Structuring our Plasma factory

We’re mostly done with structuring our Plasma factory. The PR (#459) just got merged yesterday! I’d have to say we weren’t expecting this to work out this quickly.

The reference to SunPy’s Map source made it a tad easier to understand how things are supposed to work for our PlasmaPy’s Plasma. :D

Also, SunPy’s BasicRegistrationFactory was so basic that we could directly import it in PlasmaPy without having to work out on one on our own (wow, that’s a lot of “o”s!). But really, I wonder if it makes more sense that they should just publish a separate PyPi package for just this registration factory. =)

If we didn’t had any such reference, I am certain that our factory implementation would have consumed a lot more time than we actually took.

Anyway, there are still plenty of things that probably would need work in near future, like overriding methods under BasicRegistraionFactory being inherited in PlasmaFactory to make it more specific as we get to know our subclass needs, and defining generic plasma methods which are common in most plasmas (electronTemperature, ionTemperature, etc.) under GenericPlasma class. We’ll get to learn more about these as we work on subclasses for our Plasma factory as well.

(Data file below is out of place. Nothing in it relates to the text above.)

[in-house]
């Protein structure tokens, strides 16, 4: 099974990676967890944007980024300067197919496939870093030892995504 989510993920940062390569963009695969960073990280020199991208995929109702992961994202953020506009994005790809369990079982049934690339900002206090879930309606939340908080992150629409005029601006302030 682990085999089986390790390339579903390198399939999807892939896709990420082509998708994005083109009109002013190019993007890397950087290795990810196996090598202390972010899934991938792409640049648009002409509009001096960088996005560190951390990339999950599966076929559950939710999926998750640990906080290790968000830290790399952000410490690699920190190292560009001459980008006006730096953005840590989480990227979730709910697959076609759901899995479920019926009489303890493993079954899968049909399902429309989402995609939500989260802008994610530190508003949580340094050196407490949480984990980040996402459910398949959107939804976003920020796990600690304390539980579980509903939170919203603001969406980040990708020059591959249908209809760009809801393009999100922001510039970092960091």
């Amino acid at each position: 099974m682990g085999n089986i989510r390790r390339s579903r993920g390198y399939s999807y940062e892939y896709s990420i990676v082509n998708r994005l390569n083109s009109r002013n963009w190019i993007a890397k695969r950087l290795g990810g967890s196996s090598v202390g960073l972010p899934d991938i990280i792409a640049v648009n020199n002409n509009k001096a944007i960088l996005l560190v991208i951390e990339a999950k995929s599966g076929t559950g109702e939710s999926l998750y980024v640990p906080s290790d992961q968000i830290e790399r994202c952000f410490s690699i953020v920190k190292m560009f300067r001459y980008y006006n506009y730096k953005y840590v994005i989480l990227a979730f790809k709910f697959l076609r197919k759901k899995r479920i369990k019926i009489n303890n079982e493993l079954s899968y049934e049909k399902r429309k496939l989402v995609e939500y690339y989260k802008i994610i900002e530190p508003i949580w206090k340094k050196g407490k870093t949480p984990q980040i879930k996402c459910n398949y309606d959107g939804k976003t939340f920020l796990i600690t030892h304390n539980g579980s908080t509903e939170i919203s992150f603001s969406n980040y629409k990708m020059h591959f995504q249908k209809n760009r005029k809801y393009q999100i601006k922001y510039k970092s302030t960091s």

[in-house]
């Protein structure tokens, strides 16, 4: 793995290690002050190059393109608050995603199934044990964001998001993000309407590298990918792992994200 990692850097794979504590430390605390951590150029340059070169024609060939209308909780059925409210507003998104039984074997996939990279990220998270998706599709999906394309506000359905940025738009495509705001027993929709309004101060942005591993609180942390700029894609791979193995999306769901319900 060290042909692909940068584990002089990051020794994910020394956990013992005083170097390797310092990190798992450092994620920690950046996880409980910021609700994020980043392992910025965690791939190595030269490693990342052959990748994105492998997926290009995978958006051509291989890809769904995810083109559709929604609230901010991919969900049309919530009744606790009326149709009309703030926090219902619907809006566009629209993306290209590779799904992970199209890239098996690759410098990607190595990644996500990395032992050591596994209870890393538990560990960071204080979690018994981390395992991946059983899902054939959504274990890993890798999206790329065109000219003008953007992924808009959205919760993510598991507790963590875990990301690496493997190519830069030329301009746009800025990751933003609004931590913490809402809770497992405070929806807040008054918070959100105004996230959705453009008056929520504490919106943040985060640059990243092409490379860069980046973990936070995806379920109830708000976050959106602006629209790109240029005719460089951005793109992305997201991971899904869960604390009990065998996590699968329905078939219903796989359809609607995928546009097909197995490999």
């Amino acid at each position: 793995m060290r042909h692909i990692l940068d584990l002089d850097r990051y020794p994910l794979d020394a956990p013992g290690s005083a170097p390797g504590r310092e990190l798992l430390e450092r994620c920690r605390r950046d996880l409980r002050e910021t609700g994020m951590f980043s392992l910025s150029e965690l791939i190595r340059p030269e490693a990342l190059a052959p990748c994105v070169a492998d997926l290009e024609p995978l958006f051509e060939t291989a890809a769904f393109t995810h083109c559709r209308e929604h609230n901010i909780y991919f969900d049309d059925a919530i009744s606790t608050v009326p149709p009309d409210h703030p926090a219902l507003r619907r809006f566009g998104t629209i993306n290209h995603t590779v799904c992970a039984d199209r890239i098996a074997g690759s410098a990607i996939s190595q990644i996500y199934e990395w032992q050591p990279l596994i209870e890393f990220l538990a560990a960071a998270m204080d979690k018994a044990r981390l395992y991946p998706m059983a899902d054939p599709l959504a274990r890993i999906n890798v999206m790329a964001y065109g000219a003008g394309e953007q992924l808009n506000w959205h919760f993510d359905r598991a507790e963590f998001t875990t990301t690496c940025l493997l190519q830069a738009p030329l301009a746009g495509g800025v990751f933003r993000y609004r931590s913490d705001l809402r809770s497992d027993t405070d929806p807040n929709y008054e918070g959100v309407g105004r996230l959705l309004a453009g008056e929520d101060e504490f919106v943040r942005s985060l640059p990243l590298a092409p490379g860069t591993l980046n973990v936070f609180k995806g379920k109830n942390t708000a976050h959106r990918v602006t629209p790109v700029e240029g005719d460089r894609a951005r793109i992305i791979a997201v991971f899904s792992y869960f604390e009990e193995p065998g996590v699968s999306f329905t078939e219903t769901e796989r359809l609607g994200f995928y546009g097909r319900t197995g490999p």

Currently, We’ve been discussing about what subclasses would be nice to have (some bits can be found in #458) and what we really want them to do for us. And so, this is our next plan, to create variety of subclasses that deal with different plasma datasets.

Some of the openly available datasets we’ve located are Dense plasma database, Johns Hopkins Turbulence Database and some example datasets using the OpenPMD stanadard. By the way, if you’re working on a dataset, I’d recommend you to use the conventions under OpenPMD standard. It has the potential to make things easier for other people to read and automate!

Lately, I’ve been working with h5py python package which can parse the HDF5 binary data format. I’m very excited since this is going to be my first time working so closely with such large scientific datasets!

That will be all for now. See ya later.


Written on May 28, 2018